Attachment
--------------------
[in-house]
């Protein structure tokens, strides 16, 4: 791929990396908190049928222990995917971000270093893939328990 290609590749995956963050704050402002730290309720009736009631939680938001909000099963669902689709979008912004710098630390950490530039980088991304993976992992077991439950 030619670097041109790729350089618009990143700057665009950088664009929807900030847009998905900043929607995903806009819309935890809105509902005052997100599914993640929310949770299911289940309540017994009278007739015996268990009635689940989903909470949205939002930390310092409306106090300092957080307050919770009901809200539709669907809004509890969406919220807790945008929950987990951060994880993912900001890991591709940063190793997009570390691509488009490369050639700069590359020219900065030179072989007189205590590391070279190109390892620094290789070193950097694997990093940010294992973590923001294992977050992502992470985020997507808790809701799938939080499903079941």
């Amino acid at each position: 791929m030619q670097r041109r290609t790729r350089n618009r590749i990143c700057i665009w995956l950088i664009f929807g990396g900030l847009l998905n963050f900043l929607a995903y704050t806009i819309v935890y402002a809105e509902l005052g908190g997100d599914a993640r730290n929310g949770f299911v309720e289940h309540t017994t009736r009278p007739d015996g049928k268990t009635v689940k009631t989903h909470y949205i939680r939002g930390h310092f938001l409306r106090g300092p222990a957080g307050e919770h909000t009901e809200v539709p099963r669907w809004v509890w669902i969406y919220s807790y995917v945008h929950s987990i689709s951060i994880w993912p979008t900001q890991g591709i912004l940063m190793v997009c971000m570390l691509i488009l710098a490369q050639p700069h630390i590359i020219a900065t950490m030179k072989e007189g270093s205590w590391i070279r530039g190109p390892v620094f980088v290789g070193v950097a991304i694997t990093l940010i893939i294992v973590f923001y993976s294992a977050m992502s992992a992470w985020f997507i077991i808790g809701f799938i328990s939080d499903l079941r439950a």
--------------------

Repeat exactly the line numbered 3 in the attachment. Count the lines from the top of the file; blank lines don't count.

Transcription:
């Amino acid at each position: 791929m030619q670097r041109r290609t790729r350089n618009r590749i990143c700057i665009w995956l950088i664009f929807g990396g900030l847009l998905n963050f900043l929607a995903y704050t806009i819309v935890y402002a809105e509902l005052g908190g997100d599914a993640r730290n929310g949770f299911v309720e289940h309540t017994t009736r009278p007739d015996g049928k268990t009635v689940k009631t989903h909470y949205i939680r939002g930390h310092f938001l409306r106090g300092p222990a957080g307050e919770h909000t009901e809200v539709p099963r669907w809004v509890w669902i969406y919220s807790y995917v945008h929950s987990i689709s951060i994880w993912p979008t900001q890991g591709i912004l940063m190793v997009c971000m570390l691509i488009l710098a490369q050639p700069h630390i590359i020219a900065t950490m030179k072989e007189g270093s205590w590391i070279r530039g190109p390892v620094f980088v290789g070193v950097a991304i694997t990093l940010i893939i294992v973590f923001y993976s294992a977050m992502s992992a992470w985020f997507i077991i808790g809701f799938i328990s939080d499903l079941r439950a």